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A View of Vietnam

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By Geoffrey Pullen

Having now spent a year and a half in Vietnam I felt it would be of interest to Newsletter readers if I offered a short overview of the spiritual/religious life there and how this has affected my stay there.

I initially went to Vietnam knowing it to be a Buddhist country and was very disappointed in my first year there to be in a town where there were very few pagodas and the only ones there had been rebuilt up after the communist victory in 1975. There were monks to be seen, it is true, and these officiated at funerals chanting far into the night, but the main role of the pagodas seemed to be to receive offerings from local people at full moon and at half moon and to redistribute these to the poor as best they could.

In fact the town I was in, Bien Hoa near Saigon in the South, had a much more active Catholic population. Church services were usually full and overflowing and on Sundays I counted four morning services as well as an equal number in the afternoon.

In fact there are 7 million Catholics in (mainly South) Vietnam and one street in Bien Hoa has a church every hundred yards or so for almost a mile. One monastery there invited me warmly to eat with the monks whenever I wished and had a fully active clinic dispensing herbal medicine and acupuncture to the local people at almost no cost.

It has to be said that although Buddhist and Catholics do not often intermarry (this is largely because of parental objections) there is great tolerance between the two communities and I seldom knew the religion of my colleagues unless they chose to tell me.

Clearly in a Communist country it is not useful to be a religious person to obtain advancement. I know of colleagues who have a portrait of Jesus in their home which can be turned round to display Ho Chi Minh.

Most families have a shrine in their homes at which they burn incense and portray photos of their deceased. But this is ancestor worship and is tolerated happily by the authorities.

The Vietnamese believe that the spirits of their ancestors, particularly those recently deceased, are hanging around their homes and need appeasing. Every year, on the death anniversary of, say, a grandparent, the whole family congregates (no need to beg for a day off work) and the eldest son is responsible for organising the day, which often includes a visit to the family grave, a group of chanting monks, the wearing of white, mourning headbands (for three consecutive years after a death) and a big meal at which over a hundred guests may be seated. Particularly during TET, (the Vietnamese New Year) the pagodas are full as people offer incense and food for health and prosperity in the coming year.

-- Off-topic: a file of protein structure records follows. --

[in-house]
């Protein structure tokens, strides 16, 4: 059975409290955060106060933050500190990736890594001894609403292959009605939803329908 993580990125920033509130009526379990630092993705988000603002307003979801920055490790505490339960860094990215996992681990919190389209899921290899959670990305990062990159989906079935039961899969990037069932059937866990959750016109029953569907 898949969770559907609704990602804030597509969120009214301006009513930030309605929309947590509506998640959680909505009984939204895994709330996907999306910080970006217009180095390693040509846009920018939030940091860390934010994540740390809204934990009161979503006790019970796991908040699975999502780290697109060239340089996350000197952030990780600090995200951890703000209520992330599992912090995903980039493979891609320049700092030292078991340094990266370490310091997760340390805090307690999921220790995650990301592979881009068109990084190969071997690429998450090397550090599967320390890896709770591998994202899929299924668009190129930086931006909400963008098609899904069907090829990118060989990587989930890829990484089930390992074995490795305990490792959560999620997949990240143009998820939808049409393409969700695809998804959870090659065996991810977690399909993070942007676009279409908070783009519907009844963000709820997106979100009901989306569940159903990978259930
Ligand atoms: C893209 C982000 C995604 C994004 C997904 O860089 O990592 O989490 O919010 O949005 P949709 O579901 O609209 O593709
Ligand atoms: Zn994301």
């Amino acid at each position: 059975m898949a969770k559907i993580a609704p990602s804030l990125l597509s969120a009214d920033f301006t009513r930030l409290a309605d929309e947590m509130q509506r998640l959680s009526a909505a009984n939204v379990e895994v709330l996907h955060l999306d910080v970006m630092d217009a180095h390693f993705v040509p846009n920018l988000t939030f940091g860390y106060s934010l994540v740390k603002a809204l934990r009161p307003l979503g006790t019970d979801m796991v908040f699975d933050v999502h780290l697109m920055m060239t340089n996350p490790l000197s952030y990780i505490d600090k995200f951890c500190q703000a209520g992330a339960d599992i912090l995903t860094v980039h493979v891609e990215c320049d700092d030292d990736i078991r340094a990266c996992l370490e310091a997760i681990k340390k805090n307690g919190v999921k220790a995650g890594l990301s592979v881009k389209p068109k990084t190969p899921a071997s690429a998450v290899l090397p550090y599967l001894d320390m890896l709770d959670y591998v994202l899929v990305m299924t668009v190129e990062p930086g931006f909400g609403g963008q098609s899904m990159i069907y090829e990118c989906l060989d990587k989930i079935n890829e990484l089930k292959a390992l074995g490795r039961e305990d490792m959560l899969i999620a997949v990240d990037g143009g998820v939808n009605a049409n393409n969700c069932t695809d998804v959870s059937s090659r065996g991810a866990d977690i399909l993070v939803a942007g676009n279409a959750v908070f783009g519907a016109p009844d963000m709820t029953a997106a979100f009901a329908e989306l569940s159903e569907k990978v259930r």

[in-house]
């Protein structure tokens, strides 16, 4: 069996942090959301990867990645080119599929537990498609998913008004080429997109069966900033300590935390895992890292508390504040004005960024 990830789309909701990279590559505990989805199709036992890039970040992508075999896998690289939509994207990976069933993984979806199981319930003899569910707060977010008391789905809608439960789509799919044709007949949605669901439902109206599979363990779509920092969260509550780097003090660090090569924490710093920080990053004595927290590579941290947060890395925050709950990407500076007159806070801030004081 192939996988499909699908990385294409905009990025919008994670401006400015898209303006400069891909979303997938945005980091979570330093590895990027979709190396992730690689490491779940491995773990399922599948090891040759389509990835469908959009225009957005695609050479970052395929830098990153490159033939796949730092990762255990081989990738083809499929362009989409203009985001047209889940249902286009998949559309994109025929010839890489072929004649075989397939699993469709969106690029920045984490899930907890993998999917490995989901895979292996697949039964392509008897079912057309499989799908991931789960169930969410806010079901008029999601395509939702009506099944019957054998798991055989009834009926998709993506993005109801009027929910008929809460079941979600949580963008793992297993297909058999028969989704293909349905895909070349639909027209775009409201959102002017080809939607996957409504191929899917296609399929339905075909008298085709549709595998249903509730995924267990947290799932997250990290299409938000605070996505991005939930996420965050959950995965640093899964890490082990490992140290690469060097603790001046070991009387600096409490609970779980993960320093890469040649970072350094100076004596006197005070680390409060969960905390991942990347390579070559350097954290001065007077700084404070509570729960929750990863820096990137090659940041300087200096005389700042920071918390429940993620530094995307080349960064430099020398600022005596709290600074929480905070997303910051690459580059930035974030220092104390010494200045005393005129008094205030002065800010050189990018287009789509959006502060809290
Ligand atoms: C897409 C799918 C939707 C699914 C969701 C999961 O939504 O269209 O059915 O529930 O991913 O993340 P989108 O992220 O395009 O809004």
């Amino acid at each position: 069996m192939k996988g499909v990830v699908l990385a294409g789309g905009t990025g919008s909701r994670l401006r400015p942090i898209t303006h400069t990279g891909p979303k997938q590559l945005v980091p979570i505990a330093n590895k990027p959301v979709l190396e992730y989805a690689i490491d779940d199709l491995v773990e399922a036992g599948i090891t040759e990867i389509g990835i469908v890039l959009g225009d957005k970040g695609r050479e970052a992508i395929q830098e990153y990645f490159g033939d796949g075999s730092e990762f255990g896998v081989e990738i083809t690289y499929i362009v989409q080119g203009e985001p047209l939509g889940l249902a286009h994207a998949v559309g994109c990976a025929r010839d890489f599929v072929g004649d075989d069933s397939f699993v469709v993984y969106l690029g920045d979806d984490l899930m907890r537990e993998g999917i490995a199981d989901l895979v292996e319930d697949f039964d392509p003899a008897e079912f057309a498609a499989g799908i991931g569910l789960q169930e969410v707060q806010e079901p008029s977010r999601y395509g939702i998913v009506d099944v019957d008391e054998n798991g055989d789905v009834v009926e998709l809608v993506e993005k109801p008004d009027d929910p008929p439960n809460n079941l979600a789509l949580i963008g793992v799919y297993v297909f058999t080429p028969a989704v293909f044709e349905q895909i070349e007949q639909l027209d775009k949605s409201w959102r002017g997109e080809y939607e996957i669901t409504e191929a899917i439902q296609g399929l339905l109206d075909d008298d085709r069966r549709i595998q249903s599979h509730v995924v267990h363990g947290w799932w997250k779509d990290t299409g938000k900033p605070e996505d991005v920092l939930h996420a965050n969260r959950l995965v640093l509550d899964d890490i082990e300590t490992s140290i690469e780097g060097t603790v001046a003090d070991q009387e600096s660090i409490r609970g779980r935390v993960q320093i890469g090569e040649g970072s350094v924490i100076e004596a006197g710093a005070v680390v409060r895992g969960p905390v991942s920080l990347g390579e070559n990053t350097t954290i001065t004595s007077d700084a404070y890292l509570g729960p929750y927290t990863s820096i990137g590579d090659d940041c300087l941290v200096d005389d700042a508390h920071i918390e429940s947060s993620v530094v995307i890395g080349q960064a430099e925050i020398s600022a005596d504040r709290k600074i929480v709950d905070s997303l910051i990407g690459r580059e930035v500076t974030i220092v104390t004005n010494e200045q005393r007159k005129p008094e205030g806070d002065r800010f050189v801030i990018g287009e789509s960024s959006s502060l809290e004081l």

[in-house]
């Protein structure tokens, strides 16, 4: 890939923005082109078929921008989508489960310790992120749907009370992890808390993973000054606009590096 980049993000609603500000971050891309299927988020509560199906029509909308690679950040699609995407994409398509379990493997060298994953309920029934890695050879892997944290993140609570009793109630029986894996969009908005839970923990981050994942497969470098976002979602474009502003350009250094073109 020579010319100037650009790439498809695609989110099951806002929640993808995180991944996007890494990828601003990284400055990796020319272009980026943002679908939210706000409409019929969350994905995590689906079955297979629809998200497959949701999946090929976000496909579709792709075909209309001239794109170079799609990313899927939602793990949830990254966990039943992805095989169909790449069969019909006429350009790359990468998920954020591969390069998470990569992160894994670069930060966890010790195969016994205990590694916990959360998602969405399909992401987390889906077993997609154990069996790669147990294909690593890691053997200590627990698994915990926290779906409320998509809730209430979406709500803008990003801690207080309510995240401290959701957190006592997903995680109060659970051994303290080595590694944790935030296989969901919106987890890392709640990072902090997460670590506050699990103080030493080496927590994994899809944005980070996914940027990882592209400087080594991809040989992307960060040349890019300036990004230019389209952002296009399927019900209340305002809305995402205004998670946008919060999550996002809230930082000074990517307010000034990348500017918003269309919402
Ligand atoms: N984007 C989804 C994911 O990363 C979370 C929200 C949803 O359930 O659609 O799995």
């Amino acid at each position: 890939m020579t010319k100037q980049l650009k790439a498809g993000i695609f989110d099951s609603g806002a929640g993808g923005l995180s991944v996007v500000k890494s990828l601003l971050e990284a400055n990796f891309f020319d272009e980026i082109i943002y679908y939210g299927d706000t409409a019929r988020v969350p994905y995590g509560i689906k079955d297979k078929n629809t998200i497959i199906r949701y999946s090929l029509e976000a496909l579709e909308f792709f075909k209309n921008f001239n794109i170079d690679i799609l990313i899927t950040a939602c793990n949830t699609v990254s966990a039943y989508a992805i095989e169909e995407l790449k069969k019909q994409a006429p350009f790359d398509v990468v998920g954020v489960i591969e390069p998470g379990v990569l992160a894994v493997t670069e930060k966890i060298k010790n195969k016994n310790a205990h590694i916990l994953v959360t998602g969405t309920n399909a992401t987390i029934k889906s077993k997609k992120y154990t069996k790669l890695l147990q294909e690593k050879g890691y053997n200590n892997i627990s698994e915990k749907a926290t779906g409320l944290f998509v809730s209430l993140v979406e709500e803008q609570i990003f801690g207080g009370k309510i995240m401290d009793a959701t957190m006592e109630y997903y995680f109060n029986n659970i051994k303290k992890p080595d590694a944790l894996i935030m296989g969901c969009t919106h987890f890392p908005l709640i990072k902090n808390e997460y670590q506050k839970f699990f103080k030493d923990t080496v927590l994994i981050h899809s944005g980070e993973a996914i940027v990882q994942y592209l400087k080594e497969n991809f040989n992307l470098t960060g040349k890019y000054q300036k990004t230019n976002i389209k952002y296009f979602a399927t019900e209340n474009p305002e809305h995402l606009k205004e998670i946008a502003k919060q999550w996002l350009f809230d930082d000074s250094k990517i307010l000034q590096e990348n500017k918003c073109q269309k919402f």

My second trip to Vietnam was to Dalat, a town in the Central Highlands, and here my experience of Buddhism has been much richer. Dalat is full of delightful pagodas, often with many monks living in them, but more important is the monastery of Chuk Lam (bamboo grove) situated high in the pine forests outside the town. Here I came in my first month and was welcomed by the English-speaking ‘hospitality’ monk who has since become a good friend. Chuk Lam has a resident Abbot of 83 years who is at present on a three year silent retreat. I see him sometimes doing walking meditation through the trees. Chuk Lam is a Zen monastery and Vietnamese Zen is somewhat similar to Chinese Chan Buddhism.

I often go to Chuk Lam for an afternoon sitting (2:30–4:30pm) and the peaceful setting and gongs and bells have a most refreshing effect on me. In fact I doubt if I would have survived my second tour without this ocean of peace in the hills.

Breathing meditation is taught after an introductory prayer and at the end the Heart Sutra is recited.

I also sometimes attend a morning sitting at my local pagoda from 4–5am. Most participants there are women but it is run by an elderly monk who walks around with a big ‘wake-up’ stick. So far he hasn’t used it on me. I tried to ascertain once if the pagoda belonged to the Chuk Lam Zen tradition. “Oh yes,” said the monk, “we are a branch of Chuk Lam”. “What about the Pure Land tradition,” I said, knowing that this was strong in Vietnam. “Oh, yes” he said, “we practise that too.”

“And I have heard that one of your monks is a follower of Thich Nhat Hanh” I continued. “Oh yes,” replied the monk, “we follow his teachings too.”

So as a person used to the strict divisions of Tibetan Buddhism I was initiated into the wonderful flexibility of the Vietnamese. The figure of Kwan Yin (Avalokiteshvara) who stands outside the pagoda looks suspiciously like the Virgin Mary and one Christmas as we admired the lights in the Catholic area of the town we were struck how all the Joseph figures at Nativity scenes looked suspiciously like David Beckham!

I have just heard that Thich Nhat Hanh is being invited back to Vietnam after an absence of over 40 years. This will be a great moment for Buddhism in Vietnam and I hope will mark a softening on the part of the authorities.

There are so many young people who would like to enter monasteries (often for very materialistic reasons) but as the country develops economically it is vital that this ancient culture is retained and developed to balance the blind copying of Western values that is taking place.

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